• noun The aggregate of spatial relations of a body or figure, considered as rigid, to other such bodies or figures; the definition of the place of a thing; situation.
  • noun Hence Status or standing; social rank or condition: as, social position; a man of position.
  • noun The act of positing or asserting; also, the assertion itself; affirmation; principle laid down.
  • noun A place occupied or to be occupied.
  • noun Posture or manner of standing, sitting, or lying; attitude: as, an uneasy position.
  • noun Place; proper or appropriate place: as, his lance was in position; specifically (military), the proper place to make or receive an attack.
  • noun In arithmetic, the act of assuming an approximate value for an unknown quantity, and thence determining that quantity by means of the data of a given question.
  • noun In logic, the laying down of a proposition, generally an arbitrary supposition; also, the proposition itself.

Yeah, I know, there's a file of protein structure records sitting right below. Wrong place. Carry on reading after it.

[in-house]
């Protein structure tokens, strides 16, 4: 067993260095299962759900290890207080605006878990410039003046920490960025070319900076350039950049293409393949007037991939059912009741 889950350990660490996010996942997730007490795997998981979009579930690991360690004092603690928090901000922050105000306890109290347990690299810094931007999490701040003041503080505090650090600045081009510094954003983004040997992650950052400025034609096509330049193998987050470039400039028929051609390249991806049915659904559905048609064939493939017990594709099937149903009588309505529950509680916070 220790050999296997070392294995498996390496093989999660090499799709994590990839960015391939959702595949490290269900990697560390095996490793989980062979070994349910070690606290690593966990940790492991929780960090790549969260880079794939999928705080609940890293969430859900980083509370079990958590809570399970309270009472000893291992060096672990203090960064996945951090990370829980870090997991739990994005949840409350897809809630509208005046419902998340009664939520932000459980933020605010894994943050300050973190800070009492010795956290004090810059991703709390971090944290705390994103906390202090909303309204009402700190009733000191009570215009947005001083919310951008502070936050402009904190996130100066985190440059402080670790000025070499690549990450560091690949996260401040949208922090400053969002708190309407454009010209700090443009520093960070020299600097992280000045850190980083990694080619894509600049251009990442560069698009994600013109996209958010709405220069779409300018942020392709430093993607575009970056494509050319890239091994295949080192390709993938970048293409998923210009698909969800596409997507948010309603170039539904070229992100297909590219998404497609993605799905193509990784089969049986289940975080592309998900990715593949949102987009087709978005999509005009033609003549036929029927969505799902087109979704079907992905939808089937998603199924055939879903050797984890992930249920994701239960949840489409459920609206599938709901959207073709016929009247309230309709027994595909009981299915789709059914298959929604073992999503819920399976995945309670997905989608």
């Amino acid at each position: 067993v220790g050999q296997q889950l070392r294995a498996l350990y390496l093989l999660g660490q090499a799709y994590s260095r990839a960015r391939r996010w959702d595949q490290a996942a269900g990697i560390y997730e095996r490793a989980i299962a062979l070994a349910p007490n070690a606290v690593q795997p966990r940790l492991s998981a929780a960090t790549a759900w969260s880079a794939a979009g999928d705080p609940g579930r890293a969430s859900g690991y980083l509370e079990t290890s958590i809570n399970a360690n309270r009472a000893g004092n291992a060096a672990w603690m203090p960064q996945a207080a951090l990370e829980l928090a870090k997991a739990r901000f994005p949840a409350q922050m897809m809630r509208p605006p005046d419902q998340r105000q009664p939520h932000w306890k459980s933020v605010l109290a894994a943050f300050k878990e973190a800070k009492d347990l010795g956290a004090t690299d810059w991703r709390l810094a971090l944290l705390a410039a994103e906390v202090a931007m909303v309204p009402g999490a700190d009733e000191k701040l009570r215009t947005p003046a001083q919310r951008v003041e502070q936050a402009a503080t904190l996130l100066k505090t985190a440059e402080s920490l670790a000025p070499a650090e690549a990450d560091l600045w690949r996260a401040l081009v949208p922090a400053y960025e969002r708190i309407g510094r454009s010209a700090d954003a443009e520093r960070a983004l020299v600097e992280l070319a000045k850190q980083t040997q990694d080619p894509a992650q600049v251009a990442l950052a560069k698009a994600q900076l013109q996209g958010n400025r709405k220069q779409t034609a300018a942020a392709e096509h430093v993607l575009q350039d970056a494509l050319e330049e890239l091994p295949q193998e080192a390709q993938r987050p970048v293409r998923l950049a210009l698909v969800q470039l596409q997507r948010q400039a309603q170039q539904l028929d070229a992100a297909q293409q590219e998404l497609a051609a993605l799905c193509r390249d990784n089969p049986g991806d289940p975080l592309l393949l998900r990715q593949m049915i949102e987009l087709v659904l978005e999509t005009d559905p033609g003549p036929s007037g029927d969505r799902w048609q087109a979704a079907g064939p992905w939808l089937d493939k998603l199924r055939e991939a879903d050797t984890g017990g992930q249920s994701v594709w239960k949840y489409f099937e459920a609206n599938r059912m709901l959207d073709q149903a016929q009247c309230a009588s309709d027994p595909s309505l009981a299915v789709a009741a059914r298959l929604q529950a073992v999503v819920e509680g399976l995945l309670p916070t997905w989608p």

• noun In ancient prosody, the situation of a vowel before two or more consonants or a double consonant, tending to retard utterance and consequently to lengthen the syllable; such combination of consonants, or the prosodic effect produced by it.
  • noun In obstetrics, the relation between the body of the fetus and the pelvis of the mother in any given presentation.
  • noun Thesis, assertion, doctrine.
  • noun Attitude, Pose, etc. See posture.

from the GNU version of the Collaborative International Dictionary of English.